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Publication numberUS4527301 A
Publication typeGrant
Application numberUS 06/610,126
Publication dateJul 9, 1985
Filing dateMay 14, 1984
Priority dateMay 14, 1984
Fee statusLapsed
Publication number06610126, 610126, US 4527301 A, US 4527301A, US-A-4527301, US4527301 A, US4527301A
InventorsJohn E. Seitz
Original AssigneeSeitz John E
Export CitationBiBTeX, EndNote, RefMan
External Links: USPTO, USPTO Assignment, Espacenet
Side view mirror truck windshield wiper
US 4527301 A
A windshield wiper and wiper support frame for extended side view mirrors for trucks and the like. The windshield wiper is supported upon a U-shaped frame fitted between the mirror and the truck and having legs secured to the mirror on lugs which extend from the mirror and provide for a pivotal connection for a standard mirror support frame connected to a truck. The windshield wipe is comprised of a pneumatic cylinder supported on the wiper support frame. A reciprocable piston has an operating rod connected by a connecting head to the blade for quick connection. Push-pull single stroke operation of the wiper across the face of the mirror for reciprocal wiping action is provided by remote control valve means positioned inside the truck cab for control of pneumatic pressure provided through air lines connecting the cylinder with a standard source of pneumatic pressure. The wiper support frame is connected with the mirror in a coplanar relation and may be used as a handle to adjust the mirror as the mirror and wiper support frame are secured together as a unit.
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What is claimed is:
1. A windshield wiper for a side view mirror for trucks in which the side view mirror is pivotally supported by a pair of lug elements extending from the top and bottom of the mirror and pivotally connecting the mirror to a mirror support frame connected to a cab of the truck, said windshield wiper comprising a windshield wiper support frame pivotally connected to said lug elements and having a body portion extending between the mirror and the cab, a pneumatic cylinder rigidly connected and moveable with said wiper support frame, a reciprocable piston supported within said cylinder having an external operating rod, means for connecting an external end of said operating rod to a windshield wiper blade engageable with a surface of the mirror, flexible conduit connecting said pneumatic cylinder with a source of pneumatic pressure in the truck and valve means connected to said flexible conduits located within the truck cab for providing a single throw push pull operation of the pneumatic cylinder and the windshield wiper.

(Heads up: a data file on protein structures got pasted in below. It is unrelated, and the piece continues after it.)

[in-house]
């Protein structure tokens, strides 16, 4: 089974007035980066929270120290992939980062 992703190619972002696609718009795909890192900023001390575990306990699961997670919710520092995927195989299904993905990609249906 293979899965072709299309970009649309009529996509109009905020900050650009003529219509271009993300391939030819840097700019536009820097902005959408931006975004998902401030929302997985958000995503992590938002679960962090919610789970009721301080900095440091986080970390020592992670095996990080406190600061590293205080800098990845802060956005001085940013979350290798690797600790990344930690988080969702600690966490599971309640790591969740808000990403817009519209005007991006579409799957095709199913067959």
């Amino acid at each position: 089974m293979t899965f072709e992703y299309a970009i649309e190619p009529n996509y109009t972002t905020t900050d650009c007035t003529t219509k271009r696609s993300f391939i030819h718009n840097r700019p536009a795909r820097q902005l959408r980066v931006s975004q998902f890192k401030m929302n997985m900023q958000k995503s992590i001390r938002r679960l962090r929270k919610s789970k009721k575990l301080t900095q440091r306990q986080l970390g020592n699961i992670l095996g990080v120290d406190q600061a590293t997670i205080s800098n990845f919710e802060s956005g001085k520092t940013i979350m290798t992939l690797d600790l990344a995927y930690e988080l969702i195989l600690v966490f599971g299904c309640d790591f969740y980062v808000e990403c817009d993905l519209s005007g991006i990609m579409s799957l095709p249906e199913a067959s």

2. The windshield wiper of claim 1 in which the wiper support frame is comprised of a U-shaped rigid member having legs connected to said mirror lug elements and a bight portion connected to a rear portion of said pneumatic cylinder and a rigid cross brace extending between said legs connected to a forward portion of the pneumatic cylinder.
3. The windshield wiper of claim 2 in which the wiper support frame is connected to said lug elements in coplanar relation with the mirror and extends substantially beyond a truck side of said mirror toward a side of the truck to which said mirror support frame is connected.
4. The windshield wiper of claim 3 in which said wiper support frame is rigidly connected to said mirror and said wiper support frame is moveable about said lugs with said mirror as a unit to provide mirror adjustment as necessary.
5. The windshield wiper of claim 4 in which said bight of the U-shaped frame is spaced from said mirror and mirror support frame a sufficient distance to provide clearance for a driver's hand in order that it may be grasped as a handle to adjust said mirror.
6. The windshield wiper of claim 1 in which said valve means has piston single stroke selector means for selectively providing pneumatic pressure on opposite sides of the piston to push the wiper blade across the mirror in a push stroke and pull the blade back in a pull stroke.
7. The windshield wiper of claim 6 in which said valve means is provided with bleeder means for varying the pneumatic pressure on opposed sides of said piston to vary the piston and blade movement.
8. The windshield wiper of claim 5 in which said bight is positioned substantially medially between the mirror and an end of said mirror support frame adapted to be connected to the truck.